The business was partnering with a local medical marijuana dispensary, which was unable to secure the necessary permits in time for the truck to operate this weekend.
“We might not have been fully compliant had we operated there and we weren’t willing to take that risk,” said Garyn Angel, CEO of Seattle-based MagicalButter.com.
Another dispensary in Black Diamond was found, and the truck will be stopping instead at the MMJ Universe Farmers Market, a market for cannabis-related products in Black Diamond.
The original location, just outside Everett on 112th Street SW, is called the Jet City Farmers Market, which isn’t a member of the Washington State Farmers Market Association. It doesn’t appear to have a Web page but shares an address with HypeHerbally Holistic Health, a medical marijuana dispensary, according to Leafly.com, a marijuana resource website.
A call to HypeHerbally wasn’t immediately returned.
The truck, a hot-pink converted school bus dubbed the Samich Truck, has been touring Colorado and is coming to Washington on a trip to promote MagicalButter.com’s botanical extractors, which can be used in preparing edible marijuana products as well as other foods.
Customers would need a doctor’s permission to buy the truck’s THC-infused sandwiches, popcorn and other treats.
By working with medical marijuana dispensaries, the truck was operating outside the recreational marijuana law under Initiative 502.
“There are any number of reasons why it’s incompatible with I-502,” Liquor Control spokesman Mikhail Carpenter said earlier this week.
The licenses for the first recreational marijuana retail stores in the state are scheduled to be issued July 7.
The name for the Samich truck is derived from slang for sandwich but also is an acronym for Savory Accessible Marijuana Infused Culinary Happiness.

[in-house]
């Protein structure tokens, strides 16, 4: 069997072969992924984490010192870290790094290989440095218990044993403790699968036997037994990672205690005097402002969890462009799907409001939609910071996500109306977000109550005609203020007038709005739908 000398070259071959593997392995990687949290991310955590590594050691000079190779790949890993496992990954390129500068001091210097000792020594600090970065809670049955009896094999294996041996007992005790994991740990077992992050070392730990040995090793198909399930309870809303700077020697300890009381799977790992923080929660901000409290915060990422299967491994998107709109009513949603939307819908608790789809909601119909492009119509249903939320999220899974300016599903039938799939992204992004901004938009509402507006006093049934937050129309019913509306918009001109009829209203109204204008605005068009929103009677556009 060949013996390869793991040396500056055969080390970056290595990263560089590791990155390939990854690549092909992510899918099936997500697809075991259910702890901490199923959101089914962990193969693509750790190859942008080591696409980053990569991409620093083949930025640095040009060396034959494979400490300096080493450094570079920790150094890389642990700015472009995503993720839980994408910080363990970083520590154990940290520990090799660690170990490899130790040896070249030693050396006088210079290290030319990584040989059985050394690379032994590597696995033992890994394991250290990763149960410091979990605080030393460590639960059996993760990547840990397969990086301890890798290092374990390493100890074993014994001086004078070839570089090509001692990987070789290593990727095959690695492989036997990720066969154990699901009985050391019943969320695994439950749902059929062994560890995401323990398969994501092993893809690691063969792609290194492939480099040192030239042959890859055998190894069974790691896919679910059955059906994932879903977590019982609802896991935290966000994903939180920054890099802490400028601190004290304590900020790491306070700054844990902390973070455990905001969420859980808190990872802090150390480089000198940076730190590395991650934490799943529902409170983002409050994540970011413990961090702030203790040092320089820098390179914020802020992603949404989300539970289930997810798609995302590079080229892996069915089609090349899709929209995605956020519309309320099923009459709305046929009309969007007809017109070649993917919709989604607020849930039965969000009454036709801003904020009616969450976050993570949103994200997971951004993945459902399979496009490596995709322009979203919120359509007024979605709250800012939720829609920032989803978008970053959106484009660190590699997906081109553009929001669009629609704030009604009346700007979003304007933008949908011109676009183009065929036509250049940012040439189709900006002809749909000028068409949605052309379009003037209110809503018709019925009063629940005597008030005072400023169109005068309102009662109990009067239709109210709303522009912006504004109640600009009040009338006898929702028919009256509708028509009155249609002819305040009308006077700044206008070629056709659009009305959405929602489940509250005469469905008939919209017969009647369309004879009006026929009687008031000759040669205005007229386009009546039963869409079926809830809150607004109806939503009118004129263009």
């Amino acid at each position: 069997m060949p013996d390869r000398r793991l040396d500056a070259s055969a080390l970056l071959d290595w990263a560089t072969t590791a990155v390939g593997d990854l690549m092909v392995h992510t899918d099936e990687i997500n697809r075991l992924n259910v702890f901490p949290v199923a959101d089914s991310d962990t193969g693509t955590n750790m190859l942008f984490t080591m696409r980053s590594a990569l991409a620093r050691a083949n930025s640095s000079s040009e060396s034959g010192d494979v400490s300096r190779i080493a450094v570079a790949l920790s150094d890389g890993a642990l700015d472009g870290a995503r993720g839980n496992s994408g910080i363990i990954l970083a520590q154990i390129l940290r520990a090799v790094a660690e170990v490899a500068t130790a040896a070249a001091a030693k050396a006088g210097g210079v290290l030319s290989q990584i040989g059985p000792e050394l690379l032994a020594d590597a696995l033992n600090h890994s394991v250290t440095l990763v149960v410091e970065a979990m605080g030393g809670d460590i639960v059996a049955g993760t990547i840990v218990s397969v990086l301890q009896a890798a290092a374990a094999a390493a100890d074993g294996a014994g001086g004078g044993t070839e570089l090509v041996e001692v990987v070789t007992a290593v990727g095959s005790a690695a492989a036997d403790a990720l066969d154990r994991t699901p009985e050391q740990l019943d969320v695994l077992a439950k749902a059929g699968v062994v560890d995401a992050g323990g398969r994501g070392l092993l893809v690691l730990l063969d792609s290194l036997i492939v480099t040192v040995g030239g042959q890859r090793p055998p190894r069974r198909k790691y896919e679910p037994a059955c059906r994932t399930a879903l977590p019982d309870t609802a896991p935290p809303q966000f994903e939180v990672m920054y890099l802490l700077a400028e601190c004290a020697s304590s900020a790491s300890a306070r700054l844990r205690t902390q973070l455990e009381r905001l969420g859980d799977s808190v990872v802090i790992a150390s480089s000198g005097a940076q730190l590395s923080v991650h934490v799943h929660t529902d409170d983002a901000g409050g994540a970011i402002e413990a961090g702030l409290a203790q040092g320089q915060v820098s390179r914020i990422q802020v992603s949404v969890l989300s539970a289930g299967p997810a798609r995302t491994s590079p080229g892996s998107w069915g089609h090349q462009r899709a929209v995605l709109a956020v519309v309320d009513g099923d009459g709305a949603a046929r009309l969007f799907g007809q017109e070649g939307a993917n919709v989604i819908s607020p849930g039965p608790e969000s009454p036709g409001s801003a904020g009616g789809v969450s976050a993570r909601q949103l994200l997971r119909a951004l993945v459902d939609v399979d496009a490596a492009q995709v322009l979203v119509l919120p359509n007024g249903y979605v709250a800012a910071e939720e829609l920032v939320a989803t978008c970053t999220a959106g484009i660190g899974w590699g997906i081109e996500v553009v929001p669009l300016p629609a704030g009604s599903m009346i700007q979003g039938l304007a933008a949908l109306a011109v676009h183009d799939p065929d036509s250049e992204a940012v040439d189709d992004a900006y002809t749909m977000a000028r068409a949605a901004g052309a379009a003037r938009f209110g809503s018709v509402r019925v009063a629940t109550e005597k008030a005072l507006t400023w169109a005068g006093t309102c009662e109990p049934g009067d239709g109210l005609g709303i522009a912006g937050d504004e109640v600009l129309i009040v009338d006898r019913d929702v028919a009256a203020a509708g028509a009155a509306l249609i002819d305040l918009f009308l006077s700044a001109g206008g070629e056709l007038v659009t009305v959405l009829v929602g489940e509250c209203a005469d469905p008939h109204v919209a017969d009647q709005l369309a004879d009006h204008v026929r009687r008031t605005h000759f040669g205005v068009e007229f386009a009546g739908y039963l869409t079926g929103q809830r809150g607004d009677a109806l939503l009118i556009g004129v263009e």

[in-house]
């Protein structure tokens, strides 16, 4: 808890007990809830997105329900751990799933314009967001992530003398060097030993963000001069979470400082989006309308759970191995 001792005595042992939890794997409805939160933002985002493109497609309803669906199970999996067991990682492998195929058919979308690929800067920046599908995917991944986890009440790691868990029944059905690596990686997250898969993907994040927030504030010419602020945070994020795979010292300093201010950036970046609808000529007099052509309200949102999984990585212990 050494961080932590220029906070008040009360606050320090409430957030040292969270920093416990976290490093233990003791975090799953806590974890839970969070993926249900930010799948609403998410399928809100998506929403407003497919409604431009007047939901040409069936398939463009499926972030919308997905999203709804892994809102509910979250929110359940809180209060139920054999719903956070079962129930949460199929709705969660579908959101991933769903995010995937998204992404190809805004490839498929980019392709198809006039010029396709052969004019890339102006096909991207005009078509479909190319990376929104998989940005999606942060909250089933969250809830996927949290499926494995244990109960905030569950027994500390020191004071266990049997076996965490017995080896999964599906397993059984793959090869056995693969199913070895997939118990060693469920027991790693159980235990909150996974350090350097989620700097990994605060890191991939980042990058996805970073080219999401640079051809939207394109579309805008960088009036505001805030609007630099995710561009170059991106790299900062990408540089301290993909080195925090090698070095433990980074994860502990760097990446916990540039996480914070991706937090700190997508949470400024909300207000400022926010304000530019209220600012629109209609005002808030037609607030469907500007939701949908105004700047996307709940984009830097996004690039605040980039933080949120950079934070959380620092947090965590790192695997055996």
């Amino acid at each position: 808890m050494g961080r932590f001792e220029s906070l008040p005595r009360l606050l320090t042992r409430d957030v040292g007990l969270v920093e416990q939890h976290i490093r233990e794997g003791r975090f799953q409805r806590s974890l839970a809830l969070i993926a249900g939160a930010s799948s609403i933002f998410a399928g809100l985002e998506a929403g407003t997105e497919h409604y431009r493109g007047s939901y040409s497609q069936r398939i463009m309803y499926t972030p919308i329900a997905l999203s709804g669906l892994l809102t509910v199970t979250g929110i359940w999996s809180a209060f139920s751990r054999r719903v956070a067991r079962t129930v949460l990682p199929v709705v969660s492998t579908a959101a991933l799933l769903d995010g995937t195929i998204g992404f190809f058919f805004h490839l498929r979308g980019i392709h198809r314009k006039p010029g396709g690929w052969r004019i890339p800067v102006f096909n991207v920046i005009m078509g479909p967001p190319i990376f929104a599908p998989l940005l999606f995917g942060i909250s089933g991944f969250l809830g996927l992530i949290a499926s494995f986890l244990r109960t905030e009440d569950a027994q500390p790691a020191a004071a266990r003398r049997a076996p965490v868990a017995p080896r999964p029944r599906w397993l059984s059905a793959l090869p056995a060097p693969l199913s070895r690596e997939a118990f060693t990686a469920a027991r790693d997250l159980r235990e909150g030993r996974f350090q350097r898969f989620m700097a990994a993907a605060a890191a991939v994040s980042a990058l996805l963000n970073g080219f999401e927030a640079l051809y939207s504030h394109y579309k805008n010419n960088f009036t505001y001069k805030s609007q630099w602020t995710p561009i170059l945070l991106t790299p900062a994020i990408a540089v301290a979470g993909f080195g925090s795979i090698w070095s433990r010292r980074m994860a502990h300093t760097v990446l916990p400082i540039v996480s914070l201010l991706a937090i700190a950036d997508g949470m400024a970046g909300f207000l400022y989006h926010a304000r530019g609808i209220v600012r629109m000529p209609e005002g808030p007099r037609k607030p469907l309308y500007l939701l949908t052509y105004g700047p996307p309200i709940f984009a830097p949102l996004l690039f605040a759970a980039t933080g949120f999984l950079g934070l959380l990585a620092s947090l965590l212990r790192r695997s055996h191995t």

One person who might have a problem with the rolling potmobile is Jason Graham, the Everett resident who has run a food truck called The Sammich Truck for a year.
Graham’s Sammich Truck sells gourmet — non-psychoactive — sandwiches, mostly in King County and at catered events, but he plans to be at the Experience Everett festival Aug. 17.
Graham said he doesn’t have a problem with a food truck selling edible marijuana products, but he does object to their use of the name.
“I’ve got contracts in some places, Boeing and others, where I sell my products,” Graham said.
“I don’t want to risk any future contracts simply based on association,” he said, adding that he’s consulting with his attorney about next steps.
In the meantime, Graham intends to post a disclaimer on his website, thesammichtruck.com, and Facebook page, distinguishing his business from the pot truck.
Chris Winters: 425-374-4165 or firstname.lastname@example.org.
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